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Thread: wheelchair accessible bathroom sink

  1. #1
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    wheelchair accessible bathroom sink

    hey… I just moved to Florida and my house is brand-new. They built the bathroom the way I asked them to, but I didn't think a couple of things through. I just thought having enough leg room would be enough (knees not hitting the sink), but the problem is, I can only go so far to the sink before my feet hit the wall. If I pull up right before my feet touch the wall, the faucet is too far back for me to reach (more than a foot). So, I am going to redo my sink, but was wondering if there was anyone who redid theirs. I need for the faucet and sink to come a lot closer to me. What kind of a sink did you use? I was thinking about using the new Delta faucet, because you can just touch it and it will start running water.

    Any info will help… Thanks

  2. #2
    Is the sink in a counter top of free standing? I the sink is in a counter top, what is that surface material? Do you want to keep that counter top surface or change it too? Pictures might help us visualize your project.

    All the best,
    GJ

  3. #3
    I mounted a bar faucet near the front of the sink for easy access. Nobody says it has to be at the far back.
    The sink came from Home Depot (or maybe it was Loews); it has the drain near the back.
    - Richard
    Last edited by rfbdorf; 02-16-2012 at 04:26 PM.

  4. #4
    Senior Member Van Quad's Avatar
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    Of the many sinks in the many places I've lived, the setup similar to the one posted by rfbdorf was the most successful. I've used a variety of sinks but the faucet set up pictured is the way to go.

  5. #5
    My bathroom sink and reference to the sink manufacturer is on page 2, Post 15 of this thread:

    http://sci.rutgers.edu/forum/showthr...t=32820&page=2

    There is a panel under the sink that is slanted back toward the wall to conceal plumbing and keep my legs away from the hot water and drainage plumbing. The depth of the counter top from the wall to the edge of the sink is approximately 30 inches.

    All the best,
    GJ

  6. #6
    ...forgot to mention -
    I chose a tall bar faucet so my wife could easily fill a container with water. The flexible tubing underneath is tucked up near the sink.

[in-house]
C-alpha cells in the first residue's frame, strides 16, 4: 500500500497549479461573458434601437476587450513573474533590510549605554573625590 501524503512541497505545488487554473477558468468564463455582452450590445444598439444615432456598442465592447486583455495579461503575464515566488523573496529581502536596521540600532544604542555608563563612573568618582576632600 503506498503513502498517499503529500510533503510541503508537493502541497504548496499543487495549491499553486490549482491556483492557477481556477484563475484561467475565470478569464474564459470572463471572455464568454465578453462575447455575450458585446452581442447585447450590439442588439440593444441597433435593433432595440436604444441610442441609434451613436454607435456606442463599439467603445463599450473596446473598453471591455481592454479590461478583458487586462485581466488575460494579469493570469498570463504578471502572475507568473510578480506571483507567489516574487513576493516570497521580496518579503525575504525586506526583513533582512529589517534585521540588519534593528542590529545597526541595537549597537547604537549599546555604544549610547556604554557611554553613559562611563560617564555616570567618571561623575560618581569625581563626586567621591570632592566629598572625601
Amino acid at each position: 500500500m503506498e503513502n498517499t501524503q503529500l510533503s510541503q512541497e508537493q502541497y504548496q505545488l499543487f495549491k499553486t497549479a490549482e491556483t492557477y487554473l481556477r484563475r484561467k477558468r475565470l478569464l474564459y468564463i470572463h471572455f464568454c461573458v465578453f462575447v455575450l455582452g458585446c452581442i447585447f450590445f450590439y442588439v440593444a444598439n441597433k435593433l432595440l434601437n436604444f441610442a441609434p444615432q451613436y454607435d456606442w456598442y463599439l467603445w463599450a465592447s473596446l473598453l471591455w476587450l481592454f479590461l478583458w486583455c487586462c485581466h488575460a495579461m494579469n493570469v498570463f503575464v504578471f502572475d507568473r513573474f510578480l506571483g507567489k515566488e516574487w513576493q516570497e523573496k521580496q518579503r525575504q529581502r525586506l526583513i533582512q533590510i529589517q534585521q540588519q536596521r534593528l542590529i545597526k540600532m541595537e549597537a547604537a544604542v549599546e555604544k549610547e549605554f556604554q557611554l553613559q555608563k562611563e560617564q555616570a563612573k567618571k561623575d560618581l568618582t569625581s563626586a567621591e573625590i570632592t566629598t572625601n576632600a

Although she had full use of her hands, the faucet style I used would be good for someone with limited hand control.
    The sink is cantilevered -from the wall - you can just see the brace under it at the right.
    You can also see a cord hanging down from the left front (to the right of the towel) - that went over to the toilet flush handle.
    And the mirror on the wall is mounted low so it's usable for a wheeler.
    - Richard

  7. #7
    Senior Member jschism's Avatar
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    I use a regular "wheelchair" sink. The problem is the supports are installed in the wall and your house is already finished.

  8. #8
    Senior Member flicka's Avatar
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    Quote Originally Posted by rfbdorf View Post
    ...And the mirror on the wall is mounted low so it's usable for a wheeler.
    While we are discussing this, I'm going to mention something in case some people don't realize it. If the mirror is tilted forward at the top, an average bathroom mirror will provide full visibility of a person in a chair. There are gagets one can buy to attach to the mirror, or there are tilt frames one can buy. Otherwise, I know anyone who is handy can rig up something that will do the same thing for practically nothing. If the bathroom is shared by an AB, the tilt frame might be the best bet as the mirror can easily be moved to either position.
    ____________________

    "We are the ones we've been waiting for. We are the change that we seek."
    - Barack Obama

  9. #9
    What I did with mine was have an "inset, semi recessed" basin put into a custom made benchtop, since it had to be custom made I had it done in hardwood (river redgum). The benchtop is about 600MM deep and the basin sits out a further 150MM proud of that. So in the wheelchair my feet can either just touch the wall or be slightly back and the basin is right up touching my tummy.

    The bench is a bench only there are no cupboards underneath and is high enough that my legs just touch bottom edge of the front 150MM panel.

    Since Im a design draftie i drew it all up for the builder to have made. Freakily, when I got my Invacare A4 (which is kind of higher vompared to my motorised chair) I could still fit my legs under it.

    Oh just a tip, if you can build up a real rapore with your builder he will gladly help you out and build stuff how you want it. Sadly a lot of my colleagues, like architects, designers etc. dont listen, some builders dont either but if you are there with them you can actually show them what you want and they will build things how you want them built.
    "The problem with self improvement is knowing when to quit." "Diamond" David Lee Roth.

  10. #10

    ADAAG Image

    Here's a guideline you can follow from the ADAAG.

    Ti
    "We must overcome difficulties rather than being overcome by difficulties."

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